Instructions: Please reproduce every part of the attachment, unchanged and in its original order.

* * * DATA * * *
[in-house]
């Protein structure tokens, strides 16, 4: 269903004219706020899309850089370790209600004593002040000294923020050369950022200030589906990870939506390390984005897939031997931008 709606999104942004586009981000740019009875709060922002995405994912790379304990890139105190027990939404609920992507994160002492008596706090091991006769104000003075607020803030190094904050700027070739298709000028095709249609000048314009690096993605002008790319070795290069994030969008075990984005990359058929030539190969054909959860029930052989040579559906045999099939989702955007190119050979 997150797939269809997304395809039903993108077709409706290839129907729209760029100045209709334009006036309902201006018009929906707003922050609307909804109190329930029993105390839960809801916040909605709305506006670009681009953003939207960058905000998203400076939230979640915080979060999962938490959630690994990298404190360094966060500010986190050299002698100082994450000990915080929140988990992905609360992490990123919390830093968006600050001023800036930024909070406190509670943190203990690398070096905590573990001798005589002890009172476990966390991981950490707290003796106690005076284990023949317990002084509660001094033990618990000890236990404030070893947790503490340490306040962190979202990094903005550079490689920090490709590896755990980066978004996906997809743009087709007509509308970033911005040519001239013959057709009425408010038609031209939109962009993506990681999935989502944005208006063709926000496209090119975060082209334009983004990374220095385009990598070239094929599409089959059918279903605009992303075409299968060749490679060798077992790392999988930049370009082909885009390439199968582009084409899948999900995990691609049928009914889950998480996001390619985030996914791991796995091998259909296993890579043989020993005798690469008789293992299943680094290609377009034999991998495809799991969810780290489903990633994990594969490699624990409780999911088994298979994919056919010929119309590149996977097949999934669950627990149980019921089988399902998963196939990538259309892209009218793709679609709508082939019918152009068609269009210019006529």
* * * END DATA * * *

[in-house]
């Protein structure tokens, strides 16, 4: 269903004219706020899309850089370790209600004593002040000294923020050369950022200030589906990870939506390390984005897939031997931008 709606999104942004586009981000740019009875709060922002995405994912790379304990890139105190027990939404609920992507994160002492008596706090091991006769104000003075607020803030190094904050700027070739298709000028095709249609000048314009690096993605002008790319070795290069994030969008075990984005990359058929030539190969054909959860029930052989040579559906045999099939989702955007190119050979 997150797939269809997304395809039903993108077709409706290839129907729209760029100045209709334009006036309902201006018009929906707003922050609307909804109190329930029993105390839960809801916040909605709305506006670009681009953003939207960058905000998203400076939230979640915080979060999962938490959630690994990298404190360094966060500010986190050299002698100082994450000990915080929140988990992905609360992490990123919390830093968006600050001023800036930024909070406190509670943190203990690398070096905590573990001798005589002890009172476990966390991981950490707290003796106690005076284990023949317990002084509660001094033990618990000890236990404030070893947790503490340490306040962190979202990094903005550079490689920090490709590896755990980066978004996906997809743009087709007509509308970033911005040519001239013959057709009425408010038609031209939109962009993506990681999935989502944005208006063709926000496209090119975060082209334009983004990374220095385009990598070239094929599409089959059918279903605009992303075409299968060749490679060798077992790392999988930049370009082909885009390439199968582009084409899948999900995990691609049928009914889950998480996001390619985030996914791991796995091998259909296993890579043989020993005798690469008789293992299943680094290609377009034999991998495809799991969810780290489903990633994990594969490699624990409780999911088994298979994919056919010929119309590149996977097949999934669950627990149980019921089988399902998963196939990538259309892209009218793709679609709508082939019918152009068609269009210019006529």